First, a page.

This work, Alaska Guardsmen Save 2,000 lives, by George Kale, identified by DVIDS, is free of known copyright restrictions under U.S. copyright law.

Date Taken:07.24.2013

Date Posted:09.11.2013 1:53PM

Category:Package

Video ID:301048

VIRIN:130724-D-FZ583-172

Filename:DOD_100909490

Length:00:05:37

Location:JOINT BASE ELMENDORF-RICHARDSON, AK, USGlobe

More Like This

  • Two hunters found themselves huddled over a fire in the middle of the woods, clinging to hope that help would arrive, after their small propeller plane crash landed outside of Talkeetna, Alaska, earlier this month.

 

Their rescue on July 1 would prove to be a significant milestone not only in their memory banks but with the search-and-rescue community as well.

 

“Your hope is in being found; I don’t think I could have walked out of that area, and that’s something I don’t think people really take that seriously,” said Bill Gough, the pilot of the downed aircraft from Vancouver, Wash.

 

Gough and his friend were rescued by the Alaska Air National Guard under command and control of the Alaska (11th Air Force) Rescue Coordination Center. He became the 2,000th life saved since July 1, 1994, when the RCC became manned solely by Alaska Air National Guardsmen under the operational active-duty commander of the 11th Air Force.

 

Since that time, the men and women of the Alaska Air National Guard have been keeping watch 24 hours a day, seven days a week, coordinating an average of more than five missions a week.

 

“We were extremely lucky and those guys did a bang-up job,” Gough said. “It’s a real wake-up call, and I just want to thank those guys.”

 

Throughout the past 19 years, there have been more than 5,000 missions that have led to the 2,000 lives saved.

 

“People know that when they go out recreating that if they get lost or in distress, they can count on us to come and look for them,” said Senior Master Sgt. Robert Carte, RCC superintendent. “Our mission is to provide a safe and timely response to aircraft events over the land mass of Alaska. In addition, we assist any other search-and-rescue agency should they need military assets and coordination, so we’re often involved with ground searches and missions in Alaska’s waters as well.”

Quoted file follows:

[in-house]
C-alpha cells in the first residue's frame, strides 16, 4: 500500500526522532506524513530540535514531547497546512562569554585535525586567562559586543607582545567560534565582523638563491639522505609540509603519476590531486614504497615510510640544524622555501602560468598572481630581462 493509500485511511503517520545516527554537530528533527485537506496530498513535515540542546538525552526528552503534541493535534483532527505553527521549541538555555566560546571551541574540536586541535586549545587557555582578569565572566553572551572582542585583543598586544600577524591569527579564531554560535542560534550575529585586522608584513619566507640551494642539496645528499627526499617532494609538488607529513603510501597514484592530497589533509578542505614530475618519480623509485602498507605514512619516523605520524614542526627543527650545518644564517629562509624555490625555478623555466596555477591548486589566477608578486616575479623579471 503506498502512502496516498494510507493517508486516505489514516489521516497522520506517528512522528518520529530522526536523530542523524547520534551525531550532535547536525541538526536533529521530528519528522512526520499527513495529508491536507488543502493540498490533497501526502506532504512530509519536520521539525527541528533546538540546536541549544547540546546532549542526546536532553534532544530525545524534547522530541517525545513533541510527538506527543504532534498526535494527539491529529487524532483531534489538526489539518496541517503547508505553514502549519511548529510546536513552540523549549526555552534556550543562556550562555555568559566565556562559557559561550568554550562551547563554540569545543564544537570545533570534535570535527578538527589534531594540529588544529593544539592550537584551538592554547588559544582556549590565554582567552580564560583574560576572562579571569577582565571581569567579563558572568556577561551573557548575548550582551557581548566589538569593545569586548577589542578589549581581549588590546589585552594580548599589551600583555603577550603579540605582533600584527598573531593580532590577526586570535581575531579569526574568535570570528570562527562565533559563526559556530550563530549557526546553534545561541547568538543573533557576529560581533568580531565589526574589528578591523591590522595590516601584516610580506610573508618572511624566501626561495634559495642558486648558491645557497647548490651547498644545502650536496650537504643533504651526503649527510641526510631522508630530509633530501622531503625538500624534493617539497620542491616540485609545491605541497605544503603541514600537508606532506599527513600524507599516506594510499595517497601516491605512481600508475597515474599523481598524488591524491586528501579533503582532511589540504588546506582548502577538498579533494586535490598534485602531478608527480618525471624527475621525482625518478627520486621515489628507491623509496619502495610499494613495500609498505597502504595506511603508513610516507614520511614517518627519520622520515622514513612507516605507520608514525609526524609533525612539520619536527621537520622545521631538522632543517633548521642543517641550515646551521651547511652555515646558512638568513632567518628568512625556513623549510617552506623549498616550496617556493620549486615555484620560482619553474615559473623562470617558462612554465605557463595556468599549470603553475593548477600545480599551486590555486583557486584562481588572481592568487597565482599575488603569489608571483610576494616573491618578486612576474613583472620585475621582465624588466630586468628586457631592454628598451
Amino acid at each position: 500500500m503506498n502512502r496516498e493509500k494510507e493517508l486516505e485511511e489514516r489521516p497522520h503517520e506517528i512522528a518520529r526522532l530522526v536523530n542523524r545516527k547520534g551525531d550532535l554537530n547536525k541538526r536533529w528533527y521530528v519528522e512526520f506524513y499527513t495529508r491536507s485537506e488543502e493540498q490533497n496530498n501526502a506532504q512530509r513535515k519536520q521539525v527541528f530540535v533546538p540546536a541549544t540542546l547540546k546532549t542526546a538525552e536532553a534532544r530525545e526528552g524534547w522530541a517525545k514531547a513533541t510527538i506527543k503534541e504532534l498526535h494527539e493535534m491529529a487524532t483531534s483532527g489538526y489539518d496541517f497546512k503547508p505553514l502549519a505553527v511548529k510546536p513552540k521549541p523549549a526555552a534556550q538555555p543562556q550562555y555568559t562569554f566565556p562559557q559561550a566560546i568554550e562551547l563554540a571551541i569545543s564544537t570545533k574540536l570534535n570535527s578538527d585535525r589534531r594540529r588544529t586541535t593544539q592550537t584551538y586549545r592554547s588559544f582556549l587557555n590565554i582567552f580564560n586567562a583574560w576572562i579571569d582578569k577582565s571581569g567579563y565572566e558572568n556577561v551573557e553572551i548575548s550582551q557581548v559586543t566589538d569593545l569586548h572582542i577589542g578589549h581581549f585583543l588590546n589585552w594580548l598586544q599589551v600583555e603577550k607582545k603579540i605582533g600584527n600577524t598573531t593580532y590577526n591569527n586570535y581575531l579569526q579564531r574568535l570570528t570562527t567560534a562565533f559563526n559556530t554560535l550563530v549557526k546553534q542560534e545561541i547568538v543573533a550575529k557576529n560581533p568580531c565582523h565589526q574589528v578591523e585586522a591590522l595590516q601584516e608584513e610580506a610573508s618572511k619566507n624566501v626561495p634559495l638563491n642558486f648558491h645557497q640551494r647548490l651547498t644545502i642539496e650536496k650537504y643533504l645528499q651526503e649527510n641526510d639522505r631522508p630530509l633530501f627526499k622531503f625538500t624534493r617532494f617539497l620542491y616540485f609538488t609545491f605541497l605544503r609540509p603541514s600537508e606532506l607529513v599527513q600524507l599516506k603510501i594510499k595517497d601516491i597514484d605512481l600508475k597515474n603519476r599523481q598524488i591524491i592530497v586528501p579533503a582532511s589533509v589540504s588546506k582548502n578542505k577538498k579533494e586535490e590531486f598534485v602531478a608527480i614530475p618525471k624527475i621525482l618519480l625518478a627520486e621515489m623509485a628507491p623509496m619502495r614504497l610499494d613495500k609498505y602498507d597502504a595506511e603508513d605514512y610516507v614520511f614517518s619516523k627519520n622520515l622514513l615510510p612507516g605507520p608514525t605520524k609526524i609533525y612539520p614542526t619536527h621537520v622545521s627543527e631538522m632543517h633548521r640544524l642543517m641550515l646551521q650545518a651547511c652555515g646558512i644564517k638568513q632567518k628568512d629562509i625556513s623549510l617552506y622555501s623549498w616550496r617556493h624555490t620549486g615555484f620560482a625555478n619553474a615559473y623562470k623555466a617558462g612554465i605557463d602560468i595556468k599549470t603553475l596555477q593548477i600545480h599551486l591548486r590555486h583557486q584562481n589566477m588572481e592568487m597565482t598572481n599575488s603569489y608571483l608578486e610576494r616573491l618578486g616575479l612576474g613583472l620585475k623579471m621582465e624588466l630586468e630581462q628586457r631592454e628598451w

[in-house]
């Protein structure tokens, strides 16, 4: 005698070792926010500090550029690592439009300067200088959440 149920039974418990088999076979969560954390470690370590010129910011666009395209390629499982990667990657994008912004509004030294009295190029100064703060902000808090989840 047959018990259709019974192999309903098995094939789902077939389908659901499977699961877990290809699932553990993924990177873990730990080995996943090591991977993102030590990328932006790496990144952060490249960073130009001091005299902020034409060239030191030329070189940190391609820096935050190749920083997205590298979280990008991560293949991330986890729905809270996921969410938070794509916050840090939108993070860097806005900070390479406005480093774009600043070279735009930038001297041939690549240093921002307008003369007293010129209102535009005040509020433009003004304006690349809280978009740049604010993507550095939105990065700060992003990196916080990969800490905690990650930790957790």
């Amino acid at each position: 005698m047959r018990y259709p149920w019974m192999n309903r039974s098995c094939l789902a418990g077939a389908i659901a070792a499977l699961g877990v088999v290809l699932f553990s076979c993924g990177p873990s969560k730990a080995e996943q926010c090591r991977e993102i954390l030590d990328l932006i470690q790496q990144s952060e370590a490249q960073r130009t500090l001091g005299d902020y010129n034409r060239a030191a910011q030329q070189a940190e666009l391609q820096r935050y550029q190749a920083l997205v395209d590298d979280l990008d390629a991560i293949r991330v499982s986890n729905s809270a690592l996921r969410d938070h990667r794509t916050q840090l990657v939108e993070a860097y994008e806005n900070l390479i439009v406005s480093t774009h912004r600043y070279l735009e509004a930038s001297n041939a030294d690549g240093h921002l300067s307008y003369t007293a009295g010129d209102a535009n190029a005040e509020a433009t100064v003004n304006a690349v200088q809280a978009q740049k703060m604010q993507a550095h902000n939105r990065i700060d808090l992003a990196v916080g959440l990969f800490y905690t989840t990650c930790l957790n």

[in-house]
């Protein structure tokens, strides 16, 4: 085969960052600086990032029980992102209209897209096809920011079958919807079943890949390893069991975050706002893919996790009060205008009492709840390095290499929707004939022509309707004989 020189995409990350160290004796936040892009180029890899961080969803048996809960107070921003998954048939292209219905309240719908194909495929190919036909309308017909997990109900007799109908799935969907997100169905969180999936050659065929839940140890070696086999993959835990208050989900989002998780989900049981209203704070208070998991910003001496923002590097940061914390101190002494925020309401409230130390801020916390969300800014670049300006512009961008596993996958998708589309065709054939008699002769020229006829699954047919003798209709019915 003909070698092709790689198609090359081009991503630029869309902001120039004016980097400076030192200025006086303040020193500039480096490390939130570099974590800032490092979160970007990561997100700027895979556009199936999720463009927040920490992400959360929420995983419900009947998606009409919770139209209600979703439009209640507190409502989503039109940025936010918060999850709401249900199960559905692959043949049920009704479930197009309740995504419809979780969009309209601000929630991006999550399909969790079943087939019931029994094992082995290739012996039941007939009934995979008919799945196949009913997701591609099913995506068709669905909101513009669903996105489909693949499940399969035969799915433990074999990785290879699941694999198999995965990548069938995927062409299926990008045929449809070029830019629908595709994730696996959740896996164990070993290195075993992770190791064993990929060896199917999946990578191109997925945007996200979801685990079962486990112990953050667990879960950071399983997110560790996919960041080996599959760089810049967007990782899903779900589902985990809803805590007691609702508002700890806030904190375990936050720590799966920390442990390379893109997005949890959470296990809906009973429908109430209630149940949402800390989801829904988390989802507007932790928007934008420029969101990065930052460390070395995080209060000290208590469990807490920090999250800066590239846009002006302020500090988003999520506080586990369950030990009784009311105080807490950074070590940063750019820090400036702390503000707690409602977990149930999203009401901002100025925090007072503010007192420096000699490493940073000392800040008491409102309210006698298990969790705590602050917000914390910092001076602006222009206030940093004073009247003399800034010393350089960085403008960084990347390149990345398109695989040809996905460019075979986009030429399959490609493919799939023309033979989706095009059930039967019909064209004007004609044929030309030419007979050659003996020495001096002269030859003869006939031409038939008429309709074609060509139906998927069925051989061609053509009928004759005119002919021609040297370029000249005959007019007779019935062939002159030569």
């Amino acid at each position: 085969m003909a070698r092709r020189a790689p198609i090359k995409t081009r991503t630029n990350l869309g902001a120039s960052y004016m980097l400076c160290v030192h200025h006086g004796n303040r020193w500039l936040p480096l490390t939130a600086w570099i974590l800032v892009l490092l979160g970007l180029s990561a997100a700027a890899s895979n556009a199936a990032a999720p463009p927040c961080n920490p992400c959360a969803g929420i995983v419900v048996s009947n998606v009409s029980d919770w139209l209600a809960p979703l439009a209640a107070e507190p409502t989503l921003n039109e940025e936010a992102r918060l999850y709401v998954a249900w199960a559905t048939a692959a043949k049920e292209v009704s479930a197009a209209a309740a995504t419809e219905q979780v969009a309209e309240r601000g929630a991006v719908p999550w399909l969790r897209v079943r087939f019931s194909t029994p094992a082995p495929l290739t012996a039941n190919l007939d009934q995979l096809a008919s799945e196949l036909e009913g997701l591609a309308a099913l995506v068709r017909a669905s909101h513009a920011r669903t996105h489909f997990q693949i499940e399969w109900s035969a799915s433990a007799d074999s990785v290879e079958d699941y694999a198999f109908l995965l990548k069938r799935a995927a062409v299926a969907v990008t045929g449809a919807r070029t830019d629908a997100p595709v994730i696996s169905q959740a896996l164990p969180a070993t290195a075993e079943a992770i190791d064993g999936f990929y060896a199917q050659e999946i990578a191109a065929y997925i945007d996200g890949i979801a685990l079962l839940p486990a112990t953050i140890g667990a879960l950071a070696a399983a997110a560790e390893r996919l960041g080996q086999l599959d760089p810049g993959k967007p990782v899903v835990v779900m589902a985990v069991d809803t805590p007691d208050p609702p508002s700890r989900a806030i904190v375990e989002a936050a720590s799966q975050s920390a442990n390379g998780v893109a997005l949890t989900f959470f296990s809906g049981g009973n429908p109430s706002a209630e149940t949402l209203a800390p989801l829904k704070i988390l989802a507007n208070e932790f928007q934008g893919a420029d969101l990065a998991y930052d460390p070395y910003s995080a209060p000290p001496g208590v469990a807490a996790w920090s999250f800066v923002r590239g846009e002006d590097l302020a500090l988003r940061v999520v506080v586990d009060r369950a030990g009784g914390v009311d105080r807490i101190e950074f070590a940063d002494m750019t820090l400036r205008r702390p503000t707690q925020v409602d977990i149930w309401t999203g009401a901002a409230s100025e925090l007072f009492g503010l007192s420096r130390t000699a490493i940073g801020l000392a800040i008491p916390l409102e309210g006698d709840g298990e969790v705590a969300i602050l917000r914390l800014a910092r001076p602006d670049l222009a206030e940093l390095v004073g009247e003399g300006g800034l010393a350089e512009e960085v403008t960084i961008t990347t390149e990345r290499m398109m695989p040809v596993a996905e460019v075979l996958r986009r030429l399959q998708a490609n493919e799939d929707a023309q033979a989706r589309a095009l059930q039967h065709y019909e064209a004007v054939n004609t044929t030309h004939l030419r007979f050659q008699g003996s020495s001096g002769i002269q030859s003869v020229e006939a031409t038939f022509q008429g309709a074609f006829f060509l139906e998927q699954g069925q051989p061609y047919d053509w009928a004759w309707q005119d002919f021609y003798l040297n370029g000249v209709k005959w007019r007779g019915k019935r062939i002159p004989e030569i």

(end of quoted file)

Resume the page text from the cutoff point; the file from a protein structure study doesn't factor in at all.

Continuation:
Many survivors keep in touch with rescuers and find they form unbreakable bonds rooted from these life-and-death situations.

 

“Thank you would be the first thing that would come out of my mouth, but more than that, I feel like I owe it to them to keep in contact a little bit to let them know I’m recovered, and I’m taking ownership of my recovery and making sure that I get back to that 100 percent functional state,” said Jake Collins, who was rescued in 2006 after a fall while sheep hunting left him unconscious for weeks and suffering from hypothermia and seizures. “It means the world to me that they were on call, that there was someone for my dad to call in the wee hours of the morning to get help out here and get me off the mountain.”